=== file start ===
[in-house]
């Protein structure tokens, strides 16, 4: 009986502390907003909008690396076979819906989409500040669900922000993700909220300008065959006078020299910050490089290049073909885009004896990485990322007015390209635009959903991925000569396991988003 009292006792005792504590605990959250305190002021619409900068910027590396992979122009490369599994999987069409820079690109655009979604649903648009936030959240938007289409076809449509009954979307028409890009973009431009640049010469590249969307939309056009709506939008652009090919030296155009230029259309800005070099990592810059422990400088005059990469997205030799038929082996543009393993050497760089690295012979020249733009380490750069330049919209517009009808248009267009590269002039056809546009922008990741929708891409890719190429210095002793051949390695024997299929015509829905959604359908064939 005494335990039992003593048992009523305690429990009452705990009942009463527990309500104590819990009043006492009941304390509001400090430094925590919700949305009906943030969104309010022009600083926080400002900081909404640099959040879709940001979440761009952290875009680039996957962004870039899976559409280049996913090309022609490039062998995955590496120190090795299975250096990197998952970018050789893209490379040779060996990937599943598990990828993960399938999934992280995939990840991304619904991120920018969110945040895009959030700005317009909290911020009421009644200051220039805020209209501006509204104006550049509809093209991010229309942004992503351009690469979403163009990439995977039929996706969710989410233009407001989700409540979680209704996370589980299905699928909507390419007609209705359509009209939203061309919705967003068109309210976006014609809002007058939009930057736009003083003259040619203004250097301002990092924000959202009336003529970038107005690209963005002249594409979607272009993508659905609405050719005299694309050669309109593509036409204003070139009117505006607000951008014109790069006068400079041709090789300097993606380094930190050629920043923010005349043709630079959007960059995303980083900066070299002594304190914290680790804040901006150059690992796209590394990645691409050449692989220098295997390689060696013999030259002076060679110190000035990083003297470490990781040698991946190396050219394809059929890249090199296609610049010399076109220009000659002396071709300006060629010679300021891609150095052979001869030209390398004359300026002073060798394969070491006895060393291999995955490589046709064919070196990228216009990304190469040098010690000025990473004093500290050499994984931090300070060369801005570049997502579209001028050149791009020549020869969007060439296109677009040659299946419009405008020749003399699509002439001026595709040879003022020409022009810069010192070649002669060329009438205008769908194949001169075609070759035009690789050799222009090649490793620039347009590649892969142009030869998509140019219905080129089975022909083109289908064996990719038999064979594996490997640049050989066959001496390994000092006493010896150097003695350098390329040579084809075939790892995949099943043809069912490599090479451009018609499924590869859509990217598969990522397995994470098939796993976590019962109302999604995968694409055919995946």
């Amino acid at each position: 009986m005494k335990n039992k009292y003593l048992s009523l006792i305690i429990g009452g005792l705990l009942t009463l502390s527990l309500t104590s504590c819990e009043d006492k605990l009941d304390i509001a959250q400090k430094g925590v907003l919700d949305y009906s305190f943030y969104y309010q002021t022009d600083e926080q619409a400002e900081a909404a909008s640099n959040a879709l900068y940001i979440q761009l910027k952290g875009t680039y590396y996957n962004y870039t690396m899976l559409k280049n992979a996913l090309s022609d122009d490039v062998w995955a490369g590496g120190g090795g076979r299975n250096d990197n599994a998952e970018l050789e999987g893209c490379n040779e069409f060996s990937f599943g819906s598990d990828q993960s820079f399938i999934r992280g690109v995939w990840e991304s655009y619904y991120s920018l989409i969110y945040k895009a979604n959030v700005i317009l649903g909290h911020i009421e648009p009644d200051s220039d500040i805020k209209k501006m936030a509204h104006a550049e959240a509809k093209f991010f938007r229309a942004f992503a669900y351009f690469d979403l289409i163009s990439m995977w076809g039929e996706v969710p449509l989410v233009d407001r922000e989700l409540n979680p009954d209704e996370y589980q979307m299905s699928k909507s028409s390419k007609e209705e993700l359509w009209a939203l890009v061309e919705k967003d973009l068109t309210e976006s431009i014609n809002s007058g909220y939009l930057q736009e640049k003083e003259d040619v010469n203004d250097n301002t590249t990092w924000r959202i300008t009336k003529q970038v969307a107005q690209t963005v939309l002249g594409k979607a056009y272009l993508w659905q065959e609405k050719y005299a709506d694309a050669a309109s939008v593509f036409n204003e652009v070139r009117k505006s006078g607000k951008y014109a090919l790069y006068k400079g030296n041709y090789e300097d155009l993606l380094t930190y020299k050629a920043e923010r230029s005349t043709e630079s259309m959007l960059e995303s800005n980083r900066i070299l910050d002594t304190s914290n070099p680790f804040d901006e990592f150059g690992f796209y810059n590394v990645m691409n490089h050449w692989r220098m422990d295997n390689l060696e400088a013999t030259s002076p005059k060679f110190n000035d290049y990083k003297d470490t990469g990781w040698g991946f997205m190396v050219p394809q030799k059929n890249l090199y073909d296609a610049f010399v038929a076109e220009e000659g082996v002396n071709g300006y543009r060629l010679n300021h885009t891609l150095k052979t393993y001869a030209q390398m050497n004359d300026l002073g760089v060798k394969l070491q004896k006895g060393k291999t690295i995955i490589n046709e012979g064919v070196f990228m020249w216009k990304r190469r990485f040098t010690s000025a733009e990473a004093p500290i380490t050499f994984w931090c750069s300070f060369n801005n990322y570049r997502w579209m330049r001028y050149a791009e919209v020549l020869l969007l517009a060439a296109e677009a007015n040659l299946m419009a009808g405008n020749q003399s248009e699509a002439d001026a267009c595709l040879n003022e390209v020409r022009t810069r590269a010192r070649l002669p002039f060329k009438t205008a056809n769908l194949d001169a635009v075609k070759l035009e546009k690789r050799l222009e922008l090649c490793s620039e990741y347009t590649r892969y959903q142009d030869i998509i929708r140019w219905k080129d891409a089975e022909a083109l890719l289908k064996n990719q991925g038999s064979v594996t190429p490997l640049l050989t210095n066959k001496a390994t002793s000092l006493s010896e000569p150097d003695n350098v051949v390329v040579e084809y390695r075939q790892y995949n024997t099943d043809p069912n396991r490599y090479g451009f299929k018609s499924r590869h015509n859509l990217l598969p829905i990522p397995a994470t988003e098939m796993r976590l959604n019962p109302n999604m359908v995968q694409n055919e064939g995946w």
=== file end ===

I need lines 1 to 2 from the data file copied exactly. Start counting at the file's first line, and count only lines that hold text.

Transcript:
[in-house]
């Protein structure tokens, strides 16, 4: 009986502390907003909008690396076979819906989409500040669900922000993700909220300008065959006078020299910050490089290049073909885009004896990485990322007015390209635009959903991925000569396991988003 009292006792005792504590605990959250305190002021619409900068910027590396992979122009490369599994999987069409820079690109655009979604649903648009936030959240938007289409076809449509009954979307028409890009973009431009640049010469590249969307939309056009709506939008652009090919030296155009230029259309800005070099990592810059422990400088005059990469997205030799038929082996543009393993050497760089690295012979020249733009380490750069330049919209517009009808248009267009590269002039056809546009922008990741929708891409890719190429210095002793051949390695024997299929015509829905959604359908064939 005494335990039992003593048992009523305690429990009452705990009942009463527990309500104590819990009043006492009941304390509001400090430094925590919700949305009906943030969104309010022009600083926080400002900081909404640099959040879709940001979440761009952290875009680039996957962004870039899976559409280049996913090309022609490039062998995955590496120190090795299975250096990197998952970018050789893209490379040779060996990937599943598990990828993960399938999934992280995939990840991304619904991120920018969110945040895009959030700005317009909290911020009421009644200051220039805020209209501006509204104006550049509809093209991010229309942004992503351009690469979403163009990439995977039929996706969710989410233009407001989700409540979680209704996370589980299905699928909507390419007609209705359509009209939203061309919705967003068109309210976006014609809002007058939009930057736009003083003259040619203004250097301002990092924000959202009336003529970038107005690209963005002249594409979607272009993508659905609405050719005299694309050669309109593509036409204003070139009117505006607000951008014109790069006068400079041709090789300097993606380094930190050629920043923010005349043709630079959007960059995303980083900066070299002594304190914290680790804040901006150059690992796209590394990645691409050449692989220098295997390689060696013999030259002076060679110190000035990083003297470490990781040698991946190396050219394809059929890249090199296609610049010399076109220009000659002396071709300006060629010679300021891609150095052979001869030209390398004359300026002073060798394969070491006895060393291999995955490589046709064919070196990228216009990304190469040098010690000025990473004093500290050499994984931090300070060369801005570049997502579209001028050149791009020549020869969007060439296109677009040659299946419009405008020749003399699509002439001026595709040879003022020409022009810069010192070649002669060329009438205008769908194949001169075609070759035009690789050799222009090649490793620039347009590649892969142009030869998509140019219905080129089975022909083109289908064996990719038999064979594996490997640049050989066959001496390994000092006493010896150097003695350098390329040579084809075939790892995949099943043809069912490599090479451009018609499924590869859509990217598969990522397995994470098939796993976590019962109302999604995968694409055919995946």